This report focuses on nine oral health innovations seeking to increase access to preventive oral health care in nondental settings. Two additional reports in this series describe the remaining programs that provide care in dental settings and care to young children. The nine innovations described here integrate service delivery and workforce models in order to reduce or eliminate socioeconomic, geographic, and cultural barriers to care. Although the programs are diverse in their approaches as well as in the specific characteristics of the communities they serve, a common factor among them is the implementation of multiple strategies to increase the number of children from low-income families who access preventive care, and also to engage families and communities in investing in and prioritizing oral health.
For low-income children and their families, the barriers that must be addressed to increase access to preventive oral health care are numerous. For example, even children covered by public insurance programs face a shortage of dentists that accept Medicaid and who specialize in pediatric dentistry. The effects of poverty intersect with other barriers such as living in remote geographic areas and having a community-wide history of poor access to dental care in populations such as recent immigrants. Overcoming these barriers requires creative strategies that address transportation barriers, establish welcoming environments for oral health care, and are linguistically and culturally relevant. Each of these nine programs is based on such strategies, including:
-Expanding the dental workforce through training new types of providers or adding new providers to the workforce toincrease reach and community presence;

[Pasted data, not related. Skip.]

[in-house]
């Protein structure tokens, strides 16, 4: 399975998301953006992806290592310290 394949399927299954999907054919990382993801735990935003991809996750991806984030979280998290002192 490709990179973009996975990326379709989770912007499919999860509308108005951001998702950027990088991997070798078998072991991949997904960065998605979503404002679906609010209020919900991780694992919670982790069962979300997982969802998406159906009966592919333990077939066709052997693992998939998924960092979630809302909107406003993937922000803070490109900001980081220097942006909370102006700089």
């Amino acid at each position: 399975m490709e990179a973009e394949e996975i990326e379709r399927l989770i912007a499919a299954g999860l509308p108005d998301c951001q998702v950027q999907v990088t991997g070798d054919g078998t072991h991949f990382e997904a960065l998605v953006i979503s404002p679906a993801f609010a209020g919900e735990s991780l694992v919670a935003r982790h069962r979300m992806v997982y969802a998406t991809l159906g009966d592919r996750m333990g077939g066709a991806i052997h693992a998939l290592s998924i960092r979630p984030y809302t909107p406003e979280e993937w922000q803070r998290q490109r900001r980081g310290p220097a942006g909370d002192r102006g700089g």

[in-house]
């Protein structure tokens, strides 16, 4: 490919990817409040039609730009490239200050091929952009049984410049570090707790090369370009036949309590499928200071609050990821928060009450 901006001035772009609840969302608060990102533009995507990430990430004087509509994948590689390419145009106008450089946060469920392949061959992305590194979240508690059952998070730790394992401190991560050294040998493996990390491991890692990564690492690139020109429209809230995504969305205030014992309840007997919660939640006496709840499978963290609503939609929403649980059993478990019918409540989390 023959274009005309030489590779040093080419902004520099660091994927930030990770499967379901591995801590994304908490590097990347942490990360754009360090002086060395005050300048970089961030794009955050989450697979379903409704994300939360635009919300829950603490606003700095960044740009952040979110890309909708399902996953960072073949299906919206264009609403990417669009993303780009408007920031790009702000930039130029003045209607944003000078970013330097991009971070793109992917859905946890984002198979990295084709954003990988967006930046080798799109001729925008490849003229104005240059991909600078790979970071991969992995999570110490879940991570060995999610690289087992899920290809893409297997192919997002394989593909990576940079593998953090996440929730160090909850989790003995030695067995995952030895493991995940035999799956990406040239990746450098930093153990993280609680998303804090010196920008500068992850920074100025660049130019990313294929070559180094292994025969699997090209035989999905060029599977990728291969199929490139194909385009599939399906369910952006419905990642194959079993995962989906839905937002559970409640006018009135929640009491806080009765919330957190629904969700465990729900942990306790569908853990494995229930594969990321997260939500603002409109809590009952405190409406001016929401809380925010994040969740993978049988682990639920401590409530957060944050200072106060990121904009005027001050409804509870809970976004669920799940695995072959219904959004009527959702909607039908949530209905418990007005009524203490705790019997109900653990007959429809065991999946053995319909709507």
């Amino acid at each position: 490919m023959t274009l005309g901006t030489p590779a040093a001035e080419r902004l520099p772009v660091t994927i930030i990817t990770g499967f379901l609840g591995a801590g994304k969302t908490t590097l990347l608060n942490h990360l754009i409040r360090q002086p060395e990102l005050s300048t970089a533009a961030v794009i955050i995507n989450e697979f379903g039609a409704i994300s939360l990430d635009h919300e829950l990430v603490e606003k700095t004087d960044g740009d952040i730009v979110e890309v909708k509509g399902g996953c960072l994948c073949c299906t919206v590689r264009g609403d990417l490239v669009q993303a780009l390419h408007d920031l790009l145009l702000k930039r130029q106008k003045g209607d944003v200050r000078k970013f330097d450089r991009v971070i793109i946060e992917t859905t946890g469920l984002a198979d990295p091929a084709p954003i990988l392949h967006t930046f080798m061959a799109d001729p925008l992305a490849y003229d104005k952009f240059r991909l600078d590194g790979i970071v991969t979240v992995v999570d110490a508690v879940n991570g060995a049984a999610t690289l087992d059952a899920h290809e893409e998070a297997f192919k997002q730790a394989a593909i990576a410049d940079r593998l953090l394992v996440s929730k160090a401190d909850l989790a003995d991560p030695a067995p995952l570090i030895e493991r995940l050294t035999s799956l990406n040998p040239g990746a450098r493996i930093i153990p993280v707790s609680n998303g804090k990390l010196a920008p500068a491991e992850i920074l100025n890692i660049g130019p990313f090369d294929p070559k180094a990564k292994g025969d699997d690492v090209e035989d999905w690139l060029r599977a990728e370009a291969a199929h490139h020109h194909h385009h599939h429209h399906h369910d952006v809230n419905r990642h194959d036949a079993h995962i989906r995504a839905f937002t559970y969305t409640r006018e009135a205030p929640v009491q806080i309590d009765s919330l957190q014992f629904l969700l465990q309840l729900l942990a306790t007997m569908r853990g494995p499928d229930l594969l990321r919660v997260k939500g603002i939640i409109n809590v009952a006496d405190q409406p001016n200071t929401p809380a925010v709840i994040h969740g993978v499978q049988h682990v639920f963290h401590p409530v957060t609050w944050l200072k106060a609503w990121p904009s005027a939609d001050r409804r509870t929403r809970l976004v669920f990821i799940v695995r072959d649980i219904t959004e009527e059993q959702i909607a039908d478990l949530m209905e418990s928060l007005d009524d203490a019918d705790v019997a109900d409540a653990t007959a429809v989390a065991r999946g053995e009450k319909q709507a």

-Implementing new strategies to increase the cost-effectiveness of care so that more oral health care services are available and accessible;
-Providing training and technical assistance that increase opportunities for and competence in delivering oral health education and care to children;
-Offering oral health care services in existing, familiar community venues such as schools, Head Start programs and senior centers;
-Developing creative service delivery models that address transportation and cultural barriers as well as the fear and stigma associated with dental care that may arise in communities with historically poor access.
The findings from the EAs of these programs are synthesized to highlight diverse and innovative strategies for overcoming barriers to access. These strategies have potential for rigorous evaluation and could emerge as best practices. If proven effective, these innovative program elements could then be disseminated and replicated to increase access for populations in need of preventive oral health care.